Houthis’ Attack in Riyadh Left No Damage
Analysts say the attack was intended to send a political message and destabilize the atmosphere surrounding the Saudi-led ceasefire
Forces of the Saudi-led Arab coalition intercepted and destroyed a ballistic missile that the Houthis launched from Sana’a toward Riyadh in the early morning of June 23.
“The attack is an extension of ongoing hostile and terrorist attempts by the Houthi militias, in a deliberate systematic operation to target civilians,” Col. Turki Al-Maliki, the Arab Coalition spokesman, said in a statement Tuesday.
He elaborated that the missile was the last in a barrage that began Monday evening, when the Houthis launched “eight booby-trapped drones and three ballistic missiles toward the kingdom,” which, he said, “were addressed and all failed.”
Suliman al-Ogaily, a Saudi political analyst and writer and a member of the board of directors of the Saudi Society for Political Science, told The Media Line that the Houthis’ attack was intended to send a political message to the UN Security Council, which was set to meet a few hours later in New York to discuss regional security matters and an extension of the arms embargo on Iran.
He said that the attack was a challenging message, given that “the American resolution to be discussed against Tehran will touch on Arab regional security in general and Saudi security in particular.”
The Houthis claimed that the attack was major, and media-outlets affiliated with the Iranian-backed militias reported that the targets were sensitive areas in the Saudi capital.
However, al-Ogaily confirmed that the attack resulted in no casualties and didn’t affect Riyadh on the ground at all, adding that the Houthis’ latest move would reflect negatively on Iran and would weaken the position of Tehran’s close allies. “The Houthis speak about fake victories, and if people believe all of their statements and lies, they might as well believe that they already occupied Riyadh by now. … Their declarations have no value.”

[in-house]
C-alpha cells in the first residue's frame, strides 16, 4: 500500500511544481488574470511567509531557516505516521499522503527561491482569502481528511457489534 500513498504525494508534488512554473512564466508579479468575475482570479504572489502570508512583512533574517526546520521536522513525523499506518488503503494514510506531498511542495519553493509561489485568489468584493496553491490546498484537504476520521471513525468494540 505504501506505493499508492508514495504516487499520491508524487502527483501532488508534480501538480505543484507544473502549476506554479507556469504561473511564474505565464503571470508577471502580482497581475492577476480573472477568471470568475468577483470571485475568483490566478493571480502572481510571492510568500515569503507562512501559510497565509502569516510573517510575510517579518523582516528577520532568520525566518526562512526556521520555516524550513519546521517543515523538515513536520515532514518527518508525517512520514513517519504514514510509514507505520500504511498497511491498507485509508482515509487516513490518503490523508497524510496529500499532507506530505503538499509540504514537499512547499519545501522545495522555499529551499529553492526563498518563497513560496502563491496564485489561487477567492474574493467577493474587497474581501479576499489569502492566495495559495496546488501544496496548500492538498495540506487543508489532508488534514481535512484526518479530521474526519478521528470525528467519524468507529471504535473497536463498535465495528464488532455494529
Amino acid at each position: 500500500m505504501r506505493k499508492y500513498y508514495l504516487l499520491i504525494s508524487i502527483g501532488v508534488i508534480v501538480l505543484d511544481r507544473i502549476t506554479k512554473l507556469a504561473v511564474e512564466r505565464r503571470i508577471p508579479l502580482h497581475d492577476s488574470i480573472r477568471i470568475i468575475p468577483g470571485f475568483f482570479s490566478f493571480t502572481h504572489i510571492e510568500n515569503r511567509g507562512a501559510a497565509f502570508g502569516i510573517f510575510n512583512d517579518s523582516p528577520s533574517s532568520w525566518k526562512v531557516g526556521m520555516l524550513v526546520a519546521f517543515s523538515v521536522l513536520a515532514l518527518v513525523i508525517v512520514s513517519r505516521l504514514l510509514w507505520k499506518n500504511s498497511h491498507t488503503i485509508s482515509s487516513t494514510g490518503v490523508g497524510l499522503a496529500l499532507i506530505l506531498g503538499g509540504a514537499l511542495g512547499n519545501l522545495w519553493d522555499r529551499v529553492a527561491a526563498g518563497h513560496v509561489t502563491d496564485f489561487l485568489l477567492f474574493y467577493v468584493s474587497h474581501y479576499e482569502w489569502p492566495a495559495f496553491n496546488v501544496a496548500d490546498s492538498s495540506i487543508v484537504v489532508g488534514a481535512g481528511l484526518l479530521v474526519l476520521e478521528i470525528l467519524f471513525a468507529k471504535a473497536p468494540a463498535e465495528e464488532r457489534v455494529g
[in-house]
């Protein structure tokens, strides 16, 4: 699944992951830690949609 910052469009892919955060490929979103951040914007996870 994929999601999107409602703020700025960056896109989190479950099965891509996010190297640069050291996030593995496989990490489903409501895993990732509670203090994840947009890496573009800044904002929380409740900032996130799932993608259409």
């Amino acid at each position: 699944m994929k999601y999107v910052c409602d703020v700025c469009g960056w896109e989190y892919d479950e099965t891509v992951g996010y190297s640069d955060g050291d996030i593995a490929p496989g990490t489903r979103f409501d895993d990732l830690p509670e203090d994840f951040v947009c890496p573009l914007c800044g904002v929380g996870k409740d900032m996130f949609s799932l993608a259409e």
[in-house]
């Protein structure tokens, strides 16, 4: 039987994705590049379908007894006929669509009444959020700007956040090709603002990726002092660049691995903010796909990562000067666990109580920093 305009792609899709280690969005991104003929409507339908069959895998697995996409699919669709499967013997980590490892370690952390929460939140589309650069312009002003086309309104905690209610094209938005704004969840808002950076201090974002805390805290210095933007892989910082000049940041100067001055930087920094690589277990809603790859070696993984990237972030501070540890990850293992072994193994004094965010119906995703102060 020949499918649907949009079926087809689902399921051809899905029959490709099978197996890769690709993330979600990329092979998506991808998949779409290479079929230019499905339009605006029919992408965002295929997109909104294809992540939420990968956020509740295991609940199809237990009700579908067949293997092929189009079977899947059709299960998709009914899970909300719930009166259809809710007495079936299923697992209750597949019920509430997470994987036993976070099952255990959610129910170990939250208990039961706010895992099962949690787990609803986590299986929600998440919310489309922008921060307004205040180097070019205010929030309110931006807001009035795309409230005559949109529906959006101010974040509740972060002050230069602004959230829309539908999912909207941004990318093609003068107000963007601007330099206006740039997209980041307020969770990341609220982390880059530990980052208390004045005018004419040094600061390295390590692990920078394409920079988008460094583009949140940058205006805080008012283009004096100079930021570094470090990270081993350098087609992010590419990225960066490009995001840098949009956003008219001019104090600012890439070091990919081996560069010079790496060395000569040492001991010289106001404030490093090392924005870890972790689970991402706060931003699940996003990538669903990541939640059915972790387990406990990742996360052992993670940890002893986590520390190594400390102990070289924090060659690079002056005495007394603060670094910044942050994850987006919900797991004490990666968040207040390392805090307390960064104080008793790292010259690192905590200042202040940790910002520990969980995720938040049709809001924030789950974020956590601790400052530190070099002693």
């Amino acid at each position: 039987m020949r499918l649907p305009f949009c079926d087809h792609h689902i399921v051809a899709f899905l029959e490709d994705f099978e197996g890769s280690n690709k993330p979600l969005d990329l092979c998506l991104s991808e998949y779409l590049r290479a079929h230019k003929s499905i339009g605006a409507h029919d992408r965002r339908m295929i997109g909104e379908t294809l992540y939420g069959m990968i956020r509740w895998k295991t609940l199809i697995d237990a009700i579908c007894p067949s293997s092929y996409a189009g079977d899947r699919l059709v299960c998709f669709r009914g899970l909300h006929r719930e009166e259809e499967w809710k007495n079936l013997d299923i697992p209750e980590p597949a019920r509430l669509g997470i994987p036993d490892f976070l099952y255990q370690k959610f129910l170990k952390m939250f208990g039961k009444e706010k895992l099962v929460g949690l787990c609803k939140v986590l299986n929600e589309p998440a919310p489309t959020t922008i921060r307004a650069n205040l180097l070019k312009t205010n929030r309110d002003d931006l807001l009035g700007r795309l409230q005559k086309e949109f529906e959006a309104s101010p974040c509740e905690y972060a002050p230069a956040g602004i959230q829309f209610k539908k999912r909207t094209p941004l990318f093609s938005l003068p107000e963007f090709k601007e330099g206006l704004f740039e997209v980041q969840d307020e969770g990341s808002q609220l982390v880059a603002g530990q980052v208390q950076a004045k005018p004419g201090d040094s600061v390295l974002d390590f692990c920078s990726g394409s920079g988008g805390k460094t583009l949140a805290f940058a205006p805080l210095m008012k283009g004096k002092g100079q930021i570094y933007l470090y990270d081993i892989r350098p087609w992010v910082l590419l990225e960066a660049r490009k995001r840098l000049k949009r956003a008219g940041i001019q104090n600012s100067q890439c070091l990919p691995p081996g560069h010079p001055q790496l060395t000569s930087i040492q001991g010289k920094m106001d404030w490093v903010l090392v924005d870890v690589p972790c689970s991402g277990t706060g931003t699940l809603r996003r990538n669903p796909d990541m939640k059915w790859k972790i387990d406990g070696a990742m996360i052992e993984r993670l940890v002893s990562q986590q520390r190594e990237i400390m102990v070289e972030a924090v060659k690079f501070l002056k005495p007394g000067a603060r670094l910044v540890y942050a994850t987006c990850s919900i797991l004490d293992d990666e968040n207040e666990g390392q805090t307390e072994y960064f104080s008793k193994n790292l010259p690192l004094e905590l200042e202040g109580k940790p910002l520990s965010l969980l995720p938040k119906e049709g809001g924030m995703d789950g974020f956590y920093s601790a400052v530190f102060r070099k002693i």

The Houthis speak about fake victories, and if people believe all of their statements and lies, they might as well believe that they already occupied Riyadh by now. … Their declarations have no value
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Abdulmalik Alyosofi, an Abyan-based Yemeni political writer and activist, told The Media Line that the Houthis’ latest escalation was meant to ruin the Saudi-brokered ceasefire agreement between Yemen’s government and the southern separatist forces that was to have led to talks on implementing a peace agreement.
“Tehran and its supporters didn’t like that agreement. Therefore, an escalation was needed to shuffle the cards,” Alyosofi said, “and to pressure the Southern Transitional Council, especially since the attack on Riyadh coincided with another internal military escalation on the Dhale front.”
Alyosofi explained that the situation in Yemen was a pivot between the Iranian-Qatari axis and the Saudi-Emirati axis, “where the former has a clear expansionist agenda, while the latter represents a defensive front against Iranian incursion in the region, and for securing their borders and national security, as well.”
He added that the Houthis’ acts of killing and sabotage in Yemen were evidence of this, “while the Arab coalition’s spending of about $22 billion for relief operations in Sana’a, aside from the military operations, indicates at least its commitment to international humanitarian law.”
Moreover, Alyosofi pointed to the compatibility between Turkey’s and Iran’s positions on Yemen, “which explains the escalation by a Muslim Brotherhood-affiliated force, called the ‘Reform Party,’ that aims to disrupt the atmosphere of the ceasefire.”
He added, “Turkey has a regional project that includes not only Yemen but also Libya, Syria, and Somalia, where Istanbul has a huge military base.”
The US Embassy in Saudi Arabia confirmed the “missile and drone” operation, referring to the attack on Riyadh, and the US mission’s statement on June 23 warned that if people heard explosions, they should take cover, and If they live in a building, they should go to the lowest place, farthest from windows and near load-bearing walls.